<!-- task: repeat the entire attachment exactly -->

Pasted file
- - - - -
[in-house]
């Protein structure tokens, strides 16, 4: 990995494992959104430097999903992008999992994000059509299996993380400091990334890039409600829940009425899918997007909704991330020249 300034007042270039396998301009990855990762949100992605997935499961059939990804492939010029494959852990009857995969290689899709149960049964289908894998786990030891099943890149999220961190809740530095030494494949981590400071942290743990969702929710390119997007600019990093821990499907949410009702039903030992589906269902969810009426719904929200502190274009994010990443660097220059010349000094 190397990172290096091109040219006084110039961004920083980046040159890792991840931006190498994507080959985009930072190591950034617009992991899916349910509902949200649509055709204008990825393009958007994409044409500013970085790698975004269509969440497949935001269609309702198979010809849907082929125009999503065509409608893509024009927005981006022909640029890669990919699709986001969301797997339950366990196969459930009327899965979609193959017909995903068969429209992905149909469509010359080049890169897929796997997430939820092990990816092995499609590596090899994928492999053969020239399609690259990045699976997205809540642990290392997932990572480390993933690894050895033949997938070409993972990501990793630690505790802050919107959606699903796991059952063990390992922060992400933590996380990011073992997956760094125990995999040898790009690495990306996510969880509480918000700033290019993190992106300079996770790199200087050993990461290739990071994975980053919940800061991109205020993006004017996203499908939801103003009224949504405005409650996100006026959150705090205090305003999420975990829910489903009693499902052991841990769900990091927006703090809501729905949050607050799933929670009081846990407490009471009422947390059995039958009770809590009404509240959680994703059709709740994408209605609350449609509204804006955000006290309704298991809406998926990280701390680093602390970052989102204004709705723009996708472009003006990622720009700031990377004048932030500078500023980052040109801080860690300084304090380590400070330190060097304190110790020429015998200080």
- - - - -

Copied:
[in-house]
């Protein structure tokens, strides 16, 4: 990995494992959104430097999903992008999992994000059509299996993380400091990334890039409600829940009425899918997007909704991330020249 300034007042270039396998301009990855990762949100992605997935499961059939990804492939010029494959852990009857995969290689899709149960049964289908894998786990030891099943890149999220961190809740530095030494494949981590400071942290743990969702929710390119997007600019990093821990499907949410009702039903030992589906269902969810009426719904929200502190274009994010990443660097220059010349000094 190397990172290096091109040219006084110039961004920083980046040159890792991840931006190498994507080959985009930072190591950034617009992991899916349910509902949200649509055709204008990825393009958007994409044409500013970085790698975004269509969440497949935001269609309702198979010809849907082929125009999503065509409608893509024009927005981006022909640029890669990919699709986001969301797997339950366990196969459930009327899965979609193959017909995903068969429209992905149909469509010359080049890169897929796997997430939820092990990816092995499609590596090899994928492999053969020239399609690259990045699976997205809540642990290392997932990572480390993933690894050895033949997938070409993972990501990793630690505790802050919107959606699903796991059952063990390992922060992400933590996380990011073992997956760094125990995999040898790009690495990306996510969880509480918000700033290019993190992106300079996770790199200087050993990461290739990071994975980053919940800061991109205020993006004017996203499908939801103003009224949504405005409650996100006026959150705090205090305003999420975990829910489903009693499902052991841990769900990091927006703090809501729905949050607050799933929670009081846990407490009471009422947390059995039958009770809590009404509240959680994703059709709740994408209605609350449609509204804006955000006290309704298991809406998926990280701390680093602390970052989102204004709705723009996708472009003006990622720009700031990377004048932030500078500023980052040109801080860690300084304090380590400070330190060097304190110790020429015998200080």